Time for a more sustainable fuel subsidy policy

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The current fuel subsidy mechanism is unfair and actually gives the lower income groups the raw end of the deal.

Recently, it was revealed that the rich are the main beneficiaries of the Government’s fuel subsidy programme. Of the estimated RM4 billion spent by the Government on fuel subsidy between January and March, more than half of it was enjoyed by the T20 group. This is despite them being the top 20 percent richest people in the country.

Finance Minister Tengku Datuk Seri Zafrul Tengku Abdul Aziz has disclosed that for every RM1 spent on fuel subsidy, 53 sen went to the T20, while only 15 cents benefitted the B40, or the bottom 40 percent of Malaysian households in terms of incomes.

This means that since the Government is expected to fork out RM30 billion in fuel subsidy this year, over RM15 billion of it is going to the wealthiest households in the country.

This does not make sense! Government subsidies are meant for the needy. The wealthy do not need subsidies the way the M40 or the B40 do. Why should someone who drives a BMW to a family holiday in a posh beach resort enjoy the same fuel subsidy as someone who commutes to work using a beat-up motorcycle, and earning minimum wage?

Azhar Mahfof/The Star

A few months ago, when our borders re-opened, we were dismayed when we discovered that owners of several Singapore-registered vehicles were pumping RON95 at petrol kiosks. This is because RON95 is heavily subsidised by the Malaysian Government while RON97 is not.

We felt that these errant Singaporeans were taking advantage of the fuel subsidies meant for Malaysians and that coming from a wealthier country, Singaporeans should not be enjoying these subsidies.

Shouldn’t the same argument apply among Malaysians? Why should the T20 not only enjoy the fuel subsidy, but gain more from it than those from the lower income? This is counterintuitive. Isn’t subsidy a form of wealth distribution? If we are able to trim the number  of subsidies enjoyed by the T20, the savings would have gone to helping the B40 and M40 groups to help create a more equitable society.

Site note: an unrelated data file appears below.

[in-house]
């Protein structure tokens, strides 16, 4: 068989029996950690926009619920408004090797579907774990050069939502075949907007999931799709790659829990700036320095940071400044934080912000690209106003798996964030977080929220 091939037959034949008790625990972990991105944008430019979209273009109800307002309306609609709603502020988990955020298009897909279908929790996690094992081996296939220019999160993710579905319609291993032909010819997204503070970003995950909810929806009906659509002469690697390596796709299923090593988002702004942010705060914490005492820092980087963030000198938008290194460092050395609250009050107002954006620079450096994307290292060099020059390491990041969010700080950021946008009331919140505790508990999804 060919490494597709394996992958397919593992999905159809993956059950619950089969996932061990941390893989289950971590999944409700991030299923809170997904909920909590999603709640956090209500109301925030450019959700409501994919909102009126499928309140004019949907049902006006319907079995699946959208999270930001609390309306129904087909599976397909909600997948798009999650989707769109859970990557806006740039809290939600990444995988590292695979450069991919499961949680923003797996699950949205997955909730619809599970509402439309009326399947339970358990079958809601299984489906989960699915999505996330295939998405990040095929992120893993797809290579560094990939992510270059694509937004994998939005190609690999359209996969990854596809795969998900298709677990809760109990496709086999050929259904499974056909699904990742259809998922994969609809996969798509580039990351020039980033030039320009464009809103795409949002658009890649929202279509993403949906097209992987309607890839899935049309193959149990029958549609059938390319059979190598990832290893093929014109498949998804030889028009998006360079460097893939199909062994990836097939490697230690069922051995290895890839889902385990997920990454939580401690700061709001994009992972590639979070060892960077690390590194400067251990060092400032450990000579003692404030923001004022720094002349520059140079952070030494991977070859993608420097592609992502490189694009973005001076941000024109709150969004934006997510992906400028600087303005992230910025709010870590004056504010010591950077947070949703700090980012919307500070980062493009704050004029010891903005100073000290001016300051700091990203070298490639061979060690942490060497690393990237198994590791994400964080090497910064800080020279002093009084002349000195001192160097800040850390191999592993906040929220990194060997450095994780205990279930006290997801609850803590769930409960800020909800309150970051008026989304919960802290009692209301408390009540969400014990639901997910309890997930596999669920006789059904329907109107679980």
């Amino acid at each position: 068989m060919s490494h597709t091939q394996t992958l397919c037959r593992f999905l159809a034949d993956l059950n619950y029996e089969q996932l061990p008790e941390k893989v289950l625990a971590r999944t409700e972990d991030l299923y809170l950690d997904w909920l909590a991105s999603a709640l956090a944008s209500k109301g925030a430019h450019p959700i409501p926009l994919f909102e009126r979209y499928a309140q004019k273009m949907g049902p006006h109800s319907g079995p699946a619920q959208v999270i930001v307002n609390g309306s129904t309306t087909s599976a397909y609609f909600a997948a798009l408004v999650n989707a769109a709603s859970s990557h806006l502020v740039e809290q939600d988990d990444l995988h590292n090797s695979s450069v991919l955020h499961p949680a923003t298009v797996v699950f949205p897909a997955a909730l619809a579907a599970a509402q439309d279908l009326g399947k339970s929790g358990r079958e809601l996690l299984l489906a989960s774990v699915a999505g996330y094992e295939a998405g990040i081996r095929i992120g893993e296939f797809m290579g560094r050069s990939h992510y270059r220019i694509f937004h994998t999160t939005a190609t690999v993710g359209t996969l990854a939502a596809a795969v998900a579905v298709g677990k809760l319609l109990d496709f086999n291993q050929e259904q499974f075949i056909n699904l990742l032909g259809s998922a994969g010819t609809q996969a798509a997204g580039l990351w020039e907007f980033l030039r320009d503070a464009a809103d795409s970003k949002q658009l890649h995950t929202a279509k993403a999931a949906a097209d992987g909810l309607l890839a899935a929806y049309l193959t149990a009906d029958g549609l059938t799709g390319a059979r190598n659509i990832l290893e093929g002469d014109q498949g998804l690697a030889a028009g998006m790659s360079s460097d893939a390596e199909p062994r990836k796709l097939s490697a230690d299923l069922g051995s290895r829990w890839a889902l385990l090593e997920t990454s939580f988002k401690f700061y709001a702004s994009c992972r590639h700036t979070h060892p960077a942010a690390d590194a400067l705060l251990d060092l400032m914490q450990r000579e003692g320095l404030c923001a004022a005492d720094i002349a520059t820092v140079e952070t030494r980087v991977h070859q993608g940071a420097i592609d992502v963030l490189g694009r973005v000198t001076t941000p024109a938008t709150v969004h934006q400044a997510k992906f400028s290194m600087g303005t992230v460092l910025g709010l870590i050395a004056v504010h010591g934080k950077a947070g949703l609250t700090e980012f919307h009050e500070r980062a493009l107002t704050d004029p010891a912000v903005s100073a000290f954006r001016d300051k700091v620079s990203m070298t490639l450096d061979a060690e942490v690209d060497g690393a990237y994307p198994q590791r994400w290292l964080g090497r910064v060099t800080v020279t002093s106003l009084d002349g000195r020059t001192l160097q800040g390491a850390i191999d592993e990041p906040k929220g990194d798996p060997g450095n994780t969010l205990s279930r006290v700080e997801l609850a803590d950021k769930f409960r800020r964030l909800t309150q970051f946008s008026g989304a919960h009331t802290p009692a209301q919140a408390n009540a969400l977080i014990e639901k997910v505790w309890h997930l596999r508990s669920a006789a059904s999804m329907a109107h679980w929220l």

I understand the Ministry of Finance and the Government inherited a legacy subsidy system. We have been so accustomed to blanket subsidies. That system may have worked in the past. For years, Malaysians enjoy among the cheapest petrol prices in the region.

In Thailand, a litre of RON95 is around RM6. In Singapore, it is roughly RM9.30. while in Malaysia, it’s still fixed at RM2.05. But any economist will tell you that prolonged subsidies are inefficient and counterproductive. The longer it stays, the harder it is to wean Malaysians off the ‘subsidy addiction’.

Due to the current geopolitical tension, world oil prices have hit a five-year high recently. Unfortunately, the additional revenue to the Government’s coffers is being ‘cancelled out’ or ‘neutralised’ by petrol subsidies. And then there are also the subsidies on chicken and eggs, as well as electricity tariffs.

The Government’s coffers are not a bottomless pit. There is only so much subsidies the Government can give out, especially since colossal sums have been spent over the past two years to tide the country over during the Covid-19 pandemic, and the GST – which once gave a sizable additional revenue to the country – was repealed in 2018.

It is time the Government looks at alternatives to the current blanket subsidies to ensure a more equitable and targeted distribution of aid.

The current fuel subsidy mechanism is not sustainable in the long-run. It is unfair and actually gives the lower income groups the raw end of the deal. We must not waste any more time to come up with a more sustainable solution that will contribute to our people and the country’s long-term fiscal resilience.

The views expressed here are strictly those of The TrueNet reader Rosli Bakar from Muar.